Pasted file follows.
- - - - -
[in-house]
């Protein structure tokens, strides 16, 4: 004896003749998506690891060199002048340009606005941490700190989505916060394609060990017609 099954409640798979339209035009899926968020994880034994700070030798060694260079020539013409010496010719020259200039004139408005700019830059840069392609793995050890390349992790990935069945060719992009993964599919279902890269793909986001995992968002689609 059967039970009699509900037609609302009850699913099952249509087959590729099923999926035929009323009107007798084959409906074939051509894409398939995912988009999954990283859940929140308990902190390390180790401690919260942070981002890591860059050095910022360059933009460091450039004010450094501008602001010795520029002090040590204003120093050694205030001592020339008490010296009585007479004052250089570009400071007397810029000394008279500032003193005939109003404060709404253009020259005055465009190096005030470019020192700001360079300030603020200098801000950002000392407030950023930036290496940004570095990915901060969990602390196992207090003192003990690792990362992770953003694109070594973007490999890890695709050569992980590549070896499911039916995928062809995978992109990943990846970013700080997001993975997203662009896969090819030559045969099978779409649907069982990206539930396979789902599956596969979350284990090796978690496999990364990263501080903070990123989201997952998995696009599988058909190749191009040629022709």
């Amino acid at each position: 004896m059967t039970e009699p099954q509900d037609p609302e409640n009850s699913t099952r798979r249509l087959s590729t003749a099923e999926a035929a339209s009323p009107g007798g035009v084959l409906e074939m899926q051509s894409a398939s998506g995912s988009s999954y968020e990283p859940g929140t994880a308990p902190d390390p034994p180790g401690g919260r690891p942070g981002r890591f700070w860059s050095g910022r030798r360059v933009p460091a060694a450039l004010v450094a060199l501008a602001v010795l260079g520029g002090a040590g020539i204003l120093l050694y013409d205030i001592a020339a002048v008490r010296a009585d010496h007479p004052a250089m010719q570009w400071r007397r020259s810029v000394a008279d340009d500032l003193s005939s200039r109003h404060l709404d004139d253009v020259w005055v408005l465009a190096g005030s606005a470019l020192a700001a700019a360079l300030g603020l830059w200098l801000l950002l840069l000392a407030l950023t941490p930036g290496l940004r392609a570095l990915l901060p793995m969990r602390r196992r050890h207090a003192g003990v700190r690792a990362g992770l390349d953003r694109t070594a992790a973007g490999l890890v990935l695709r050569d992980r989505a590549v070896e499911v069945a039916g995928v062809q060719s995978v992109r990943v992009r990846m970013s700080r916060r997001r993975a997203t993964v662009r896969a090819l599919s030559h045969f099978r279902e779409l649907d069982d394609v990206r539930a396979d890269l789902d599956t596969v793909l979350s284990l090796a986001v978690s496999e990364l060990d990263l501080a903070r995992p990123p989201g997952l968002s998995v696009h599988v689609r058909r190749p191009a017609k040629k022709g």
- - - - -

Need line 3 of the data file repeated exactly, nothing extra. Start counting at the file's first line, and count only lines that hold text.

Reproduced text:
């Amino acid at each position: 004896m059967t039970e009699p099954q509900d037609p609302e409640n009850s699913t099952r798979r249509l087959s590729t003749a099923e999926a035929a339209s009323p009107g007798g035009v084959l409906e074939m899926q051509s894409a398939s998506g995912s988009s999954y968020e990283p859940g929140t994880a308990p902190d390390p034994p180790g401690g919260r690891p942070g981002r890591f700070w860059s050095g910022r030798r360059v933009p460091a060694a450039l004010v450094a060199l501008a602001v010795l260079g520029g002090a040590g020539i204003l120093l050694y013409d205030i001592a020339a002048v008490r010296a009585d010496h007479p004052a250089m010719q570009w400071r007397r020259s810029v000394a008279d340009d500032l003193s005939s200039r109003h404060l709404d004139d253009v020259w005055v408005l465009a190096g005030s606005a470019l020192a700001a700019a360079l300030g603020l830059w200098l801000l950002l840069l000392a407030l950023t941490p930036g290496l940004r392609a570095l990915l901060p793995m969990r602390r196992r050890h207090a003192g003990v700190r690792a990362g992770l390349d953003r694109t070594a992790a973007g490999l890890v990935l695709r050569d992980r989505a590549v070896e499911v069945a039916g995928v062809q060719s995978v992109r990943v992009r990846m970013s700080r916060r997001r993975a997203t993964v662009r896969a090819l599919s030559h045969f099978r279902e779409l649907d069982d394609v990206r539930a396979d890269l789902d599956t596969v793909l979350s284990l090796a986001v978690s496999e990364l060990d990263l501080a903070r995992p990123p989201g997952l968002s998995v696009h599988v689609r058909r190749p191009a017609k040629k022709g």